Wednesday, January 26, 2011

The State of International Squash

It doesn’t get on television. It’s never in the papers. It’s not Olympic. In America, I would guess that if you asked 30 random people on the street, 29 of them would have never heard of it. Yet squash is one of the most physically demanding sports in the world, its athletes some of the worlds fittest and it may surprise you that is played in over 175 countries around the globe.

And even in this club amongst the active squash players themselves, how many of them would know who the current world number one player is? Significantly less than half, I’d bet. But, I’d wager just about all of them know who the world’s number one tennis player is…

Squash has been fighting for the recognition it thinks it deserves ever since I can remember picking up that wooden racquet that weighed over 250 grams! Almost thirty-five years later, little has changed. Oh, the racquets have – but the publicity has not. Is that about to change?

Squash, it seems, is also fighting itself. Everyone knows that in order for a business to survive and thrive, all components in that business need to work together towards a common goal. In this case, the growth of the sport. A few months ago I wrote an article referring to the Professional Squash Association’s (PSA) ban of its players to participate in the new US “Pro Squash Tour” (PST) tournament circuit. (See: Joe McManus - PST commissioner (and brain child) - and the PSA attempted to negotiate and solve their differences to no avail. So, the PST sued. In one incident, a PSA player defied the ban and competed in a PST tournament anyway. That player – American Ned Marks – was in turn banned by the PSA for 1 month. He was removed from the 2011 Tournament of Champions event. (PST article regarding the ban: I cannot find any statement from the PSA on this matter.)

McManus recently withdrew the suit. Mentioning high court costs and lengthy trials as the main reason, he has decided to use the money instead towards creating another circuit – the “Premier Squash Tour” and has also offered $100,000 to the first top 10 player who signs a deal to commit to playing the PST. Rumors have it, that Thierry Lincou will be that player. (See:$100k.html) (“Premier Squash Tour” is not the same as PST; they are exhibition type events that cater to the needs and wants of each hosting club, whereas PST is a ranking circuit using the ‘no-let’ rule.) McManus has not been shy of his intentions. As a small example of how involved McManus is in his goals, when I wrote an article on this little blog lambasting the controversial PST’s “no-let” rule (see:, Joe called me personally to a) thank me for the article and b) rationally discuss it. (He didn’t convince me otherwise, but I was definitely felt privileged that he took the time to call and was impressed that he reached out!)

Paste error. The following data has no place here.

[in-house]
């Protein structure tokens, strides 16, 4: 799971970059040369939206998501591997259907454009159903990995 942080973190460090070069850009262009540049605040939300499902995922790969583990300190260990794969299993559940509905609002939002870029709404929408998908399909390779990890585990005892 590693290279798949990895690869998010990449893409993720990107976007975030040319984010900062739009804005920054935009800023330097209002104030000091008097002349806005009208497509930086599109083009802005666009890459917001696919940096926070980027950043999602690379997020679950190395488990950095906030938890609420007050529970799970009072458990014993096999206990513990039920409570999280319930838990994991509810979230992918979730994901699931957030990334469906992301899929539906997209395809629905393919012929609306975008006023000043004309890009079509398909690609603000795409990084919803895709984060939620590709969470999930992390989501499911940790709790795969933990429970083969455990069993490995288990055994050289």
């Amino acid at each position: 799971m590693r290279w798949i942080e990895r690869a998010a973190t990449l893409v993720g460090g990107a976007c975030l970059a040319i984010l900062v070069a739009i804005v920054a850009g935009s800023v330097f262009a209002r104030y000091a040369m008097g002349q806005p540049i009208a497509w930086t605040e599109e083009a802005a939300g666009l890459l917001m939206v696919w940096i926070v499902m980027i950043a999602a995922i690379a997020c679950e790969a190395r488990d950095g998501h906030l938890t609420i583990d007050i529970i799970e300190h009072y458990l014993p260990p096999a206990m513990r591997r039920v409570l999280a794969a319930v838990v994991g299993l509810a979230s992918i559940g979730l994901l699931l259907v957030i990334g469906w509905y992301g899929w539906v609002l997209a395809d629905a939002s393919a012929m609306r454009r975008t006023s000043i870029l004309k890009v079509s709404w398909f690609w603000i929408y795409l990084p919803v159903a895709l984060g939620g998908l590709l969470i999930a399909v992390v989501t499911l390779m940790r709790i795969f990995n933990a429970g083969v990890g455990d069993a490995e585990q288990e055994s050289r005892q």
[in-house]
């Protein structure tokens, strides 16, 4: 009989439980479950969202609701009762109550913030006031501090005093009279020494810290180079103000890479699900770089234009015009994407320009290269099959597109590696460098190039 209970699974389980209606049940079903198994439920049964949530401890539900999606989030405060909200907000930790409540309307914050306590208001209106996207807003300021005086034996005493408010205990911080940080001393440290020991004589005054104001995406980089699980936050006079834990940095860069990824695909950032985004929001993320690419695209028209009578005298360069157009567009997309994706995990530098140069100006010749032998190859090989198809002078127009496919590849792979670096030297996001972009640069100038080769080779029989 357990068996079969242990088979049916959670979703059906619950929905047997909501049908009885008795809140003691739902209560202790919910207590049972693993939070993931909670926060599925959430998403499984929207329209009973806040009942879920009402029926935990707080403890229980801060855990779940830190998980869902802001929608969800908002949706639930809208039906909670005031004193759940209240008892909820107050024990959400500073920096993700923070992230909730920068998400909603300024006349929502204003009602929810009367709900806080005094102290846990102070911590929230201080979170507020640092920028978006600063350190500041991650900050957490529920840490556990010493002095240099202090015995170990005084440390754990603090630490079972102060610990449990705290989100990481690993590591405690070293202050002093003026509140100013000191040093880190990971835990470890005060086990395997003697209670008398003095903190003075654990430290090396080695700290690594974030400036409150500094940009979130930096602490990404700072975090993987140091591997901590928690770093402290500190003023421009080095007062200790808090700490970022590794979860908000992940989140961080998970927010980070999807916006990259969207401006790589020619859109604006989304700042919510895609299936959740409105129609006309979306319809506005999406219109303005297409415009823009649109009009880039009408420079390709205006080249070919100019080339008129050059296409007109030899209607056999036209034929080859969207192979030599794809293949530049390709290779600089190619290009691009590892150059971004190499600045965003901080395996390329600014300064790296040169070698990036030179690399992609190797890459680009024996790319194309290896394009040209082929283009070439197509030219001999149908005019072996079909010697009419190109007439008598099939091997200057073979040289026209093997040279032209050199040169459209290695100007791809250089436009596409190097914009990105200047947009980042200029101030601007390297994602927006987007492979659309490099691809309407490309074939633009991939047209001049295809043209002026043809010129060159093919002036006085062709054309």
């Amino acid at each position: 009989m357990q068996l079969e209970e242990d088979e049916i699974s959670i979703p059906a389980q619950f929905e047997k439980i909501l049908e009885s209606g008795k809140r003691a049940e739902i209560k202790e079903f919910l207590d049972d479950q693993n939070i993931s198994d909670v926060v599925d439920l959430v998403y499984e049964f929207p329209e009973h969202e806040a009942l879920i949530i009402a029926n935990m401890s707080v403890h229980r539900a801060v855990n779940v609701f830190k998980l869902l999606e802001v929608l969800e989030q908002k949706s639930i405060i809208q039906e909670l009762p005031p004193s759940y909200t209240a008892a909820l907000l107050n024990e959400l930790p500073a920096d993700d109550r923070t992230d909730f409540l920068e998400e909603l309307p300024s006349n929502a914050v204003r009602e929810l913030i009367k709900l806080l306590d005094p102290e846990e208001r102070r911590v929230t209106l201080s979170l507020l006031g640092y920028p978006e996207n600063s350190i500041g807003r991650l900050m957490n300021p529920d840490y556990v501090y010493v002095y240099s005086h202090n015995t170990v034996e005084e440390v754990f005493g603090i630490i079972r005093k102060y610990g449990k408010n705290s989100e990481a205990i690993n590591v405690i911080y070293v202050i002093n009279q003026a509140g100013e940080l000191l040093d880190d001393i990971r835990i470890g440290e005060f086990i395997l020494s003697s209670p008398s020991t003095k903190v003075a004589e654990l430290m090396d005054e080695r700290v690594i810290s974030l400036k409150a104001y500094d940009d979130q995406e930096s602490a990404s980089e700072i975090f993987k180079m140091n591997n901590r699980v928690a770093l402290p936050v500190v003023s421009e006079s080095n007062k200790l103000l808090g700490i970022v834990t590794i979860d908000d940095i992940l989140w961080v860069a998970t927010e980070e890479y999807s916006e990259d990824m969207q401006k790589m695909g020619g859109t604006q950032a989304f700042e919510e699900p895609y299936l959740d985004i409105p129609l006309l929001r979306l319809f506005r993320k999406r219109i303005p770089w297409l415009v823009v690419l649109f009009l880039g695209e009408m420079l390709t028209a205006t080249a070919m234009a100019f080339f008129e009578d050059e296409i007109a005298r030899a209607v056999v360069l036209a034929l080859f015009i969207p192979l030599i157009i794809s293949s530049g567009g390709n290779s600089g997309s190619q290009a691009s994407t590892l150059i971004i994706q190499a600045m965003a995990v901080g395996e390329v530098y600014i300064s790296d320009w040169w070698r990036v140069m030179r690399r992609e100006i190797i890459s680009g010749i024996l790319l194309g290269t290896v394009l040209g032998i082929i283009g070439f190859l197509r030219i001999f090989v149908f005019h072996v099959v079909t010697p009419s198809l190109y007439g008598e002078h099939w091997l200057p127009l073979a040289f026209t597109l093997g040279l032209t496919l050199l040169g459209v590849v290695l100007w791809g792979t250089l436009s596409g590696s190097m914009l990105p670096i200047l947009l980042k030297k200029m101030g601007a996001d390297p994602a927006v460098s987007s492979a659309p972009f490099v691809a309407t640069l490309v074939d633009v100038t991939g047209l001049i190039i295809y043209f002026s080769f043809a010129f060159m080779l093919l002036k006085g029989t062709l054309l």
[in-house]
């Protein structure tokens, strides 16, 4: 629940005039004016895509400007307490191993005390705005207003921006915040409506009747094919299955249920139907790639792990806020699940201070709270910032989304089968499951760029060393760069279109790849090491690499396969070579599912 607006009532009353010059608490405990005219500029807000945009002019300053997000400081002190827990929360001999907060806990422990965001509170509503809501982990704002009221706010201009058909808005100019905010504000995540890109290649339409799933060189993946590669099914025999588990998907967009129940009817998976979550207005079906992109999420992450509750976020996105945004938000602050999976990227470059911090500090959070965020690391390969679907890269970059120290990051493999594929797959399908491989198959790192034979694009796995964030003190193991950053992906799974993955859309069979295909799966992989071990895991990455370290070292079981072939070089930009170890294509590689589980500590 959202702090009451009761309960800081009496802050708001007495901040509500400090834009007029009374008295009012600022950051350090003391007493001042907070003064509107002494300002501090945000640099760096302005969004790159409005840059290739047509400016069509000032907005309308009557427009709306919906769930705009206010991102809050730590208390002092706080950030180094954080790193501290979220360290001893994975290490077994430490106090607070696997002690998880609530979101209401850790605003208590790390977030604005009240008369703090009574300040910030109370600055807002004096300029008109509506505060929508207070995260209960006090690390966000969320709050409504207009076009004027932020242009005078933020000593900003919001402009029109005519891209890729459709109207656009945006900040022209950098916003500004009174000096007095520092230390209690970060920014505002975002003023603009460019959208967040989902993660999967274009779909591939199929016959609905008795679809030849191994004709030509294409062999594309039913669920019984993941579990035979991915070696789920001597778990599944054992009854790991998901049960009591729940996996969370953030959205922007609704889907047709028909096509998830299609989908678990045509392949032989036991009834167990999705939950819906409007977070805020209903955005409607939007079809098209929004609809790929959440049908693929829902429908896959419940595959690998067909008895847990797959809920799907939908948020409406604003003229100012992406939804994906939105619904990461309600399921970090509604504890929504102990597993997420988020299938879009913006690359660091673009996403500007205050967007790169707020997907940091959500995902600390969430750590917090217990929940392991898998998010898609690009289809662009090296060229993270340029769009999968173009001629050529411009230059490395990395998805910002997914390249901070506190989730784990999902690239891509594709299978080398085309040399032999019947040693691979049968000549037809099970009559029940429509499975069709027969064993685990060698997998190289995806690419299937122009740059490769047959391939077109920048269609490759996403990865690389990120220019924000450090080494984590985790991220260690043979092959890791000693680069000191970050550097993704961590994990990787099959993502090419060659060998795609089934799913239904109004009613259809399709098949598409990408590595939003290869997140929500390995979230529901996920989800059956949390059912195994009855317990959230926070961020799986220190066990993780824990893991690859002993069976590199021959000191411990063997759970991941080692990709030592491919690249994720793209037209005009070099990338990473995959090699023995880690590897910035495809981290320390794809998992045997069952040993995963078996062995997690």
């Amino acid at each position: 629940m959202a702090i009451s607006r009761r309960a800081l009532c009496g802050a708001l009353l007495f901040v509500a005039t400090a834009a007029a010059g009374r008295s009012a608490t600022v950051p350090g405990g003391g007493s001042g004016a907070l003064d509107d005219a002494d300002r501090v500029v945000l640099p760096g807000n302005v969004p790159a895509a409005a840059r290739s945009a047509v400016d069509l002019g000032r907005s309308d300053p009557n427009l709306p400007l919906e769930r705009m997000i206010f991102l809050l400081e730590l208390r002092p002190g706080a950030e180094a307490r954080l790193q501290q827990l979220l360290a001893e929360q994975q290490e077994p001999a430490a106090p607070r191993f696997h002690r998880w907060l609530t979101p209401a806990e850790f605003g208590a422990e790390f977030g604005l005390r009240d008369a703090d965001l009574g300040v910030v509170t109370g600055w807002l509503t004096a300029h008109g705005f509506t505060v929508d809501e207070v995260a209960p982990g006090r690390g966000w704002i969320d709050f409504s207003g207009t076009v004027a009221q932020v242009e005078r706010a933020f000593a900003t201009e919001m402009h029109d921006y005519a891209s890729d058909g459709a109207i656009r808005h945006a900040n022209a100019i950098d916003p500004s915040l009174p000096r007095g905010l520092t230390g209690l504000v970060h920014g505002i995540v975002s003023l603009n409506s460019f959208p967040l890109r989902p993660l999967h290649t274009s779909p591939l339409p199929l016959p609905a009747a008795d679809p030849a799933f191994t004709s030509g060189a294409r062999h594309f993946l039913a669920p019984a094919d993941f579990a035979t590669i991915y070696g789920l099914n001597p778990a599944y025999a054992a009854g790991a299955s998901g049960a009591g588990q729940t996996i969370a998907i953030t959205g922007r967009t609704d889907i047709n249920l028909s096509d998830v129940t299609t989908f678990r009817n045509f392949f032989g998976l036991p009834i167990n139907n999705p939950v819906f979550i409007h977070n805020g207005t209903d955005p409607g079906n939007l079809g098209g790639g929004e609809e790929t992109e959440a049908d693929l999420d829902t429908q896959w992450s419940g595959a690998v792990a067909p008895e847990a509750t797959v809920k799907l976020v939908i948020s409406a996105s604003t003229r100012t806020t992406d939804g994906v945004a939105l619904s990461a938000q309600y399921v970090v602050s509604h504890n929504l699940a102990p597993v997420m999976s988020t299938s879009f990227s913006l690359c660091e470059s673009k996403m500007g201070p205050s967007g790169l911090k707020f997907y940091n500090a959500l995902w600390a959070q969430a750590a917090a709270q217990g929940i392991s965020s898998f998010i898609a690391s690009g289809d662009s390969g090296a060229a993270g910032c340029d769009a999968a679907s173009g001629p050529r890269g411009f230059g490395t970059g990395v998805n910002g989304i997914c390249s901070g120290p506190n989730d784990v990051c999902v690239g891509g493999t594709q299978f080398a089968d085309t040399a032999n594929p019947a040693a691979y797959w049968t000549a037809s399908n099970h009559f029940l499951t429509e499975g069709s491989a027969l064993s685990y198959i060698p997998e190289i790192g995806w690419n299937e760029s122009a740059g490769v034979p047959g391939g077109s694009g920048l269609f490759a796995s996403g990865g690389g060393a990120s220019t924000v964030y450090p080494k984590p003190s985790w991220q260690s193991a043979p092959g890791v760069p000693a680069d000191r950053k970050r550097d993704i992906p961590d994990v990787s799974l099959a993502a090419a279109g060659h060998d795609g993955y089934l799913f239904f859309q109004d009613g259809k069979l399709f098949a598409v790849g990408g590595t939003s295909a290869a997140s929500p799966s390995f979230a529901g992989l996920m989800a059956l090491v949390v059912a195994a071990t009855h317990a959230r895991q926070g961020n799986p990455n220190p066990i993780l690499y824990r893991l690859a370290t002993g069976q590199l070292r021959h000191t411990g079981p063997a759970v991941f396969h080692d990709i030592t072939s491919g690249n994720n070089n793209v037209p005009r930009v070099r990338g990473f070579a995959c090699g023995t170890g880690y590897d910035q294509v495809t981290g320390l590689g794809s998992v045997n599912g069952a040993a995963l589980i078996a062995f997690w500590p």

He is in this to make money. He is in this to make money for the players. It’s profit driven. The PSA is not. The PSA board is made up of mainly ex touring pros that are not educated in the field of running an association properly. I'm not trying to criticize here, but it's true. Just because they played the tour, doesn’t mean they know how to operate it. That’s like expecting myself to be able to run the Starbuck’s shop down the street just because I buy my coffee there every day. The PST is a business that relies on being successful in order to survive. Through marketing, advertising, promotion. The product has to be excellent; otherwise they do not make money.

Is that bad for the sport? I don’t think so. McManus is doing something the PSA can’t: raise dollars and the profile of squash in the States. There is an untapped market here. Clubs are private, members have deep pockets. McManus’ events are cheaper and easier to run. However, clubs deciding to run one will not get the luxury of watching Ramy Ashour, or Nick Matthew, or a Willstrop, Gaultier, Shabana, etc. You will have to go watch a top class PSA event for that. McManus tournament players will most likely be top Americans, some club pros, ex-PSA and PSA players at the end (or near the end) of their careers based in the US that no longer tour as much, such as John White, David Palmer, Thierry Lincou. Still top quality – but not quite the best of the best. (On the other side of that argument, talking with club members here there is little difference to them watching a pro ranked 50 compared to a pro ranked 1. It’s all exceptional to them.)

Eventually, that could change. If the McManus tour(s) grow as he is predicting, with more events for more money, that will only attract more players. More players equals better standard. Which could lead to a world class tour rivaling the PSA based right on our doorstep.

PST website:
PST overview:
PSA website:
PSA world rankings Jan 2011:

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